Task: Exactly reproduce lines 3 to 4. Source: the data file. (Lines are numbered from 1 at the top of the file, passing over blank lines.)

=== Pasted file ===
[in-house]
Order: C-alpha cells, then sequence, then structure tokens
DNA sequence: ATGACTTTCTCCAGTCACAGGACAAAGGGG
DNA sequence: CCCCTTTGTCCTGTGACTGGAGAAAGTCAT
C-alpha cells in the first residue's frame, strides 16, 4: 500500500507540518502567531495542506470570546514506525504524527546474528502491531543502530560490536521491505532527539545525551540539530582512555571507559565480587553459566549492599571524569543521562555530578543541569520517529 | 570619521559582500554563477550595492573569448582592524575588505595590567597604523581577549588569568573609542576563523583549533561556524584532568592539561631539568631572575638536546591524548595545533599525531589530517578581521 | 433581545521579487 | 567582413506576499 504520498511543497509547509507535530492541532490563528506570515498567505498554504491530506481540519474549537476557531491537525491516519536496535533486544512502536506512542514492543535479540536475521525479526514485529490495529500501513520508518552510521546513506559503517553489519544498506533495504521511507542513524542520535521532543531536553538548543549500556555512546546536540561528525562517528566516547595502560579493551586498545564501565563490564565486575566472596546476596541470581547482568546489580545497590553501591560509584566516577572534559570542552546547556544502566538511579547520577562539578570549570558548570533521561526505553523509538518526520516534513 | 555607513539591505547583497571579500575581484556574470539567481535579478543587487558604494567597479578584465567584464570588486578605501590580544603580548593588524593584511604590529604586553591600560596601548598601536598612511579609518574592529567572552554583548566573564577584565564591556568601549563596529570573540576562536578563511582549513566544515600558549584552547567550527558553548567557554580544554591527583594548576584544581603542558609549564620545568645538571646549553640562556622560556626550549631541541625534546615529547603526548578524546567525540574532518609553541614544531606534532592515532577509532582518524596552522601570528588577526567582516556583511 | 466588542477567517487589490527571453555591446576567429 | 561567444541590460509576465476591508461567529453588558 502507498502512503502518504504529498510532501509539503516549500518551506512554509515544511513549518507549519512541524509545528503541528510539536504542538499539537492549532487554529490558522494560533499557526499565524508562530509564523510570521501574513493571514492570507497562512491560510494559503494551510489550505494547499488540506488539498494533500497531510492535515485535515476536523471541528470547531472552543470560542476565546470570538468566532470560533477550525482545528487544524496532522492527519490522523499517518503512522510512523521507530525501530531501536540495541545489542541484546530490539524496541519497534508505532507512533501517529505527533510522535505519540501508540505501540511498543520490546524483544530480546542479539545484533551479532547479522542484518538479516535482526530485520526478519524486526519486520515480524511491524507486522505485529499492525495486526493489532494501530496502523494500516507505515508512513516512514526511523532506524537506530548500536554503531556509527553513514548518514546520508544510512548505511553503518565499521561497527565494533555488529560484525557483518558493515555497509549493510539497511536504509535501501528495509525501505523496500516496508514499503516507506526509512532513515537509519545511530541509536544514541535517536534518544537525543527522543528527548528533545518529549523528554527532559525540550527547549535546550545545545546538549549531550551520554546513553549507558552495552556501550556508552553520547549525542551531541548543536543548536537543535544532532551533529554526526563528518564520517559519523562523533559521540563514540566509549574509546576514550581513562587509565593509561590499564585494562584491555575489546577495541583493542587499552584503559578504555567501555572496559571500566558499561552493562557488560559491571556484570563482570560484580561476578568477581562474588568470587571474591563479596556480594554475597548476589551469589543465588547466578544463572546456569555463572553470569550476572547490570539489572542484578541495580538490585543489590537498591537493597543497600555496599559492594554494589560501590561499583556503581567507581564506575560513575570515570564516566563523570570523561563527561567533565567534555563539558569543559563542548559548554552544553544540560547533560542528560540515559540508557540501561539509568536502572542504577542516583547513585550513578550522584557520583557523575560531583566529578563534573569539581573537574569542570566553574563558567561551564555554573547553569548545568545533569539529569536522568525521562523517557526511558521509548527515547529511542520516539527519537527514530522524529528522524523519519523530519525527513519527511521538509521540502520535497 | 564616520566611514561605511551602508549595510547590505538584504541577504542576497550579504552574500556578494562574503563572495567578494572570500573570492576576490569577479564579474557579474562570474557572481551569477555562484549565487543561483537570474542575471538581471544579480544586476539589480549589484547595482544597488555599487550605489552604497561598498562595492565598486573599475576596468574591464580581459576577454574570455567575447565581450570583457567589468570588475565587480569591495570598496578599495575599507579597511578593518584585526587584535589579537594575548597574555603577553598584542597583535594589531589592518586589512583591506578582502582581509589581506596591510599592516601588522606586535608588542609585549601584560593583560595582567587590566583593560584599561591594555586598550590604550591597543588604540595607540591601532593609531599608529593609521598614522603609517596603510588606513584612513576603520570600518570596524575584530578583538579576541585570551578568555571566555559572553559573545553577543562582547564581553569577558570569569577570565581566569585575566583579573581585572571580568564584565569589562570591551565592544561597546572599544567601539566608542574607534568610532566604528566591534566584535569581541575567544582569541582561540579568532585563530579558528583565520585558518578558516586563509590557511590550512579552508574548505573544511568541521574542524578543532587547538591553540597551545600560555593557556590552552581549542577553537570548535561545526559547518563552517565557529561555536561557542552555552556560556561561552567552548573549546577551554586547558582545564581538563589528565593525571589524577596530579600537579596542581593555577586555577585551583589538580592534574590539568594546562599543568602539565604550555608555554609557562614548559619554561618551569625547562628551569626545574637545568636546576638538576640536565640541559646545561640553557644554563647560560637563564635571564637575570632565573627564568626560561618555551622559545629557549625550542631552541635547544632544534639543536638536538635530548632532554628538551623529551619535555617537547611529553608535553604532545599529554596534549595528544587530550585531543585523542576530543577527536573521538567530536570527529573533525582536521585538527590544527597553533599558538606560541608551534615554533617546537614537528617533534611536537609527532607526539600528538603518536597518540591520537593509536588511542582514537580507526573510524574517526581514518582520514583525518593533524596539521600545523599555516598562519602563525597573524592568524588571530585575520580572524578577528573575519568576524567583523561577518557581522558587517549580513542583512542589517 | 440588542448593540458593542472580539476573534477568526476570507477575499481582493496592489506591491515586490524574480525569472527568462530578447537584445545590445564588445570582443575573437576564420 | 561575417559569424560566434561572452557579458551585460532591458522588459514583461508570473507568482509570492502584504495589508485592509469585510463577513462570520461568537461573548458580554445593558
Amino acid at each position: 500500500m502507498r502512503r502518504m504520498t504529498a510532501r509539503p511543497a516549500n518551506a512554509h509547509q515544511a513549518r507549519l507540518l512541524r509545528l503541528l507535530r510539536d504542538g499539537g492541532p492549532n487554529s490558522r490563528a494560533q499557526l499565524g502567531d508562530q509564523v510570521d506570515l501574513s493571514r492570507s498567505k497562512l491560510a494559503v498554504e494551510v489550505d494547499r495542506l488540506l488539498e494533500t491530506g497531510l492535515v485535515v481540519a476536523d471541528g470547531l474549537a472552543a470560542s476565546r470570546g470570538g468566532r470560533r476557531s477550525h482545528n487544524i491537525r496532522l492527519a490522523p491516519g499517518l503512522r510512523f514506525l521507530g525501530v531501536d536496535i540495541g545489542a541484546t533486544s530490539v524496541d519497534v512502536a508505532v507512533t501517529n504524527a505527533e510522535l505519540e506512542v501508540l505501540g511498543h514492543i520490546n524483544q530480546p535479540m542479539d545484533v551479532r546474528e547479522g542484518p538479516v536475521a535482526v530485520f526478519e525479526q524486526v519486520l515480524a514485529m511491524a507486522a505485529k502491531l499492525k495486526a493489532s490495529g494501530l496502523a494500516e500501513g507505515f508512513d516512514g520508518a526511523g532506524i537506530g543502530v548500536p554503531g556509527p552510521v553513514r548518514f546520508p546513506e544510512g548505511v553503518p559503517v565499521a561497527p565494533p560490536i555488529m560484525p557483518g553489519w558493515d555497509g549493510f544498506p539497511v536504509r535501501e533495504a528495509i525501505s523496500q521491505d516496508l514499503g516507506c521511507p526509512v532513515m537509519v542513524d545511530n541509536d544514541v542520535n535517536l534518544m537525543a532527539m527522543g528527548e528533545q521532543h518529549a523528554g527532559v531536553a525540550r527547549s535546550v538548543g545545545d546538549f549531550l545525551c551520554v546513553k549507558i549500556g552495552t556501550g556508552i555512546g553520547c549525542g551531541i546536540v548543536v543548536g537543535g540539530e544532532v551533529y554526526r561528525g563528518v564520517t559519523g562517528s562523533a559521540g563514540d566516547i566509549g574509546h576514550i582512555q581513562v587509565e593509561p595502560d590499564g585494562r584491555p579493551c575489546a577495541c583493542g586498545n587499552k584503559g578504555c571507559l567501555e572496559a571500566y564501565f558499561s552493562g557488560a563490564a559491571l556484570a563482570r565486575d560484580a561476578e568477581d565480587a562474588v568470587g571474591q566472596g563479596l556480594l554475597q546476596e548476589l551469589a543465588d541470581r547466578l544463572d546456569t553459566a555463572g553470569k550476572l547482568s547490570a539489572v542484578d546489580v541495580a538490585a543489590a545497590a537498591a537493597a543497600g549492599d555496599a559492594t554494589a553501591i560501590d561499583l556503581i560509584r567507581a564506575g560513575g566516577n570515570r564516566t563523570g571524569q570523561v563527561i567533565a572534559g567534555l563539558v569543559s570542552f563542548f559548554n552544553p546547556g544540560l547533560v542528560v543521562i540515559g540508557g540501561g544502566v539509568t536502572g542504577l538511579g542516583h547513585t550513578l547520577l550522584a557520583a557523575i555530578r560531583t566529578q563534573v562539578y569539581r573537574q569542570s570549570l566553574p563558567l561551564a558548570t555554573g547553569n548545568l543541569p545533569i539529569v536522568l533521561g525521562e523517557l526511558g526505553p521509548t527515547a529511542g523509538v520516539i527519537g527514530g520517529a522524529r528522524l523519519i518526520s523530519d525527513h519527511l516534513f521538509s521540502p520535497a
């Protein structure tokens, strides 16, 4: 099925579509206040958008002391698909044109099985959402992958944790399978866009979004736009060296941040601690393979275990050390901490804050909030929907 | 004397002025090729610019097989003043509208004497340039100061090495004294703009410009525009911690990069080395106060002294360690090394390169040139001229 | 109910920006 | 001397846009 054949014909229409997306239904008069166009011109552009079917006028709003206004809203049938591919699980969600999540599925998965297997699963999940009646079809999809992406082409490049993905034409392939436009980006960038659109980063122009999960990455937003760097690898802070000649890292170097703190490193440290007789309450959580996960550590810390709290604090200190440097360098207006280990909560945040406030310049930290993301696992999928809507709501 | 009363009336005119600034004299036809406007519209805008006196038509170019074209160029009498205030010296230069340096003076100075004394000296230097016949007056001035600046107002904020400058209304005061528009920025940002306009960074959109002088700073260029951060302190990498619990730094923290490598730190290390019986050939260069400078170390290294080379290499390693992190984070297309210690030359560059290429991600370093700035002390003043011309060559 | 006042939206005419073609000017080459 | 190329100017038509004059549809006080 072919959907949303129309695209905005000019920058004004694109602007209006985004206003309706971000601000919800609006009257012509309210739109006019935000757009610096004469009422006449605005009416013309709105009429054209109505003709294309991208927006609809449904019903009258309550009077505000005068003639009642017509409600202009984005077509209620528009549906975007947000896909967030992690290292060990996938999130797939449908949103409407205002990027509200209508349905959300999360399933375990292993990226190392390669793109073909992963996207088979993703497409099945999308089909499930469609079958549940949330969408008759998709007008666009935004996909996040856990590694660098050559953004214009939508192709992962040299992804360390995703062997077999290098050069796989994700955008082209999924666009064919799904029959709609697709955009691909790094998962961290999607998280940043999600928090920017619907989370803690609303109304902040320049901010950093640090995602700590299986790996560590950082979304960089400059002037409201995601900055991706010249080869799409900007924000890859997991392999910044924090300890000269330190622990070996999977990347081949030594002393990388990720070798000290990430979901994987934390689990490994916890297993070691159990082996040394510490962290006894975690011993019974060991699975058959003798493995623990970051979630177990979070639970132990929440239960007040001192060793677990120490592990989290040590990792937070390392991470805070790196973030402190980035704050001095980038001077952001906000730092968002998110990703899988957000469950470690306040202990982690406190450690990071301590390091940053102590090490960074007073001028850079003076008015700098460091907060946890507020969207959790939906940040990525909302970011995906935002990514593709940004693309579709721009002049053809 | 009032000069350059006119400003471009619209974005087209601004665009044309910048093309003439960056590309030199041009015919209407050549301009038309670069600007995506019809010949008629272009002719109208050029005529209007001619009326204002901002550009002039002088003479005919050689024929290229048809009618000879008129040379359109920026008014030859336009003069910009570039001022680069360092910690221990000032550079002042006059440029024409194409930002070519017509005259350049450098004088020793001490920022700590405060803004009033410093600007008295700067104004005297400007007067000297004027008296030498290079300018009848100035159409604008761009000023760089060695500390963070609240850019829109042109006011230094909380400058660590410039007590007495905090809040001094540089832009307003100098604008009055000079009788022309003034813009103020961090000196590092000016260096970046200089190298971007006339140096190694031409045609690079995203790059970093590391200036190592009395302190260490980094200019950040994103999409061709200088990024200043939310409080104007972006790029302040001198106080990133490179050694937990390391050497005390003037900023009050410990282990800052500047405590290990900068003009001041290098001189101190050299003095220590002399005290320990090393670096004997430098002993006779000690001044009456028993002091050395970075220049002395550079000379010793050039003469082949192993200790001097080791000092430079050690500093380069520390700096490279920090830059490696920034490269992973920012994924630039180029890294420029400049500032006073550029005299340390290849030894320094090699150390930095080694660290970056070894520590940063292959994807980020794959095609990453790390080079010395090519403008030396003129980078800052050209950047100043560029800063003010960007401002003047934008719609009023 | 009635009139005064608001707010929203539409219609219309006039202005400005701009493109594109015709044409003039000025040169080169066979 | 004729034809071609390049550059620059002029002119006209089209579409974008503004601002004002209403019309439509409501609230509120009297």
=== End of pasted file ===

DNA sequence: ATGACTTTCTCCAGTCACAGGACAAAGGGG
DNA sequence: CCCCTTTGTCCTGTGACTGGAGAAAGTCAT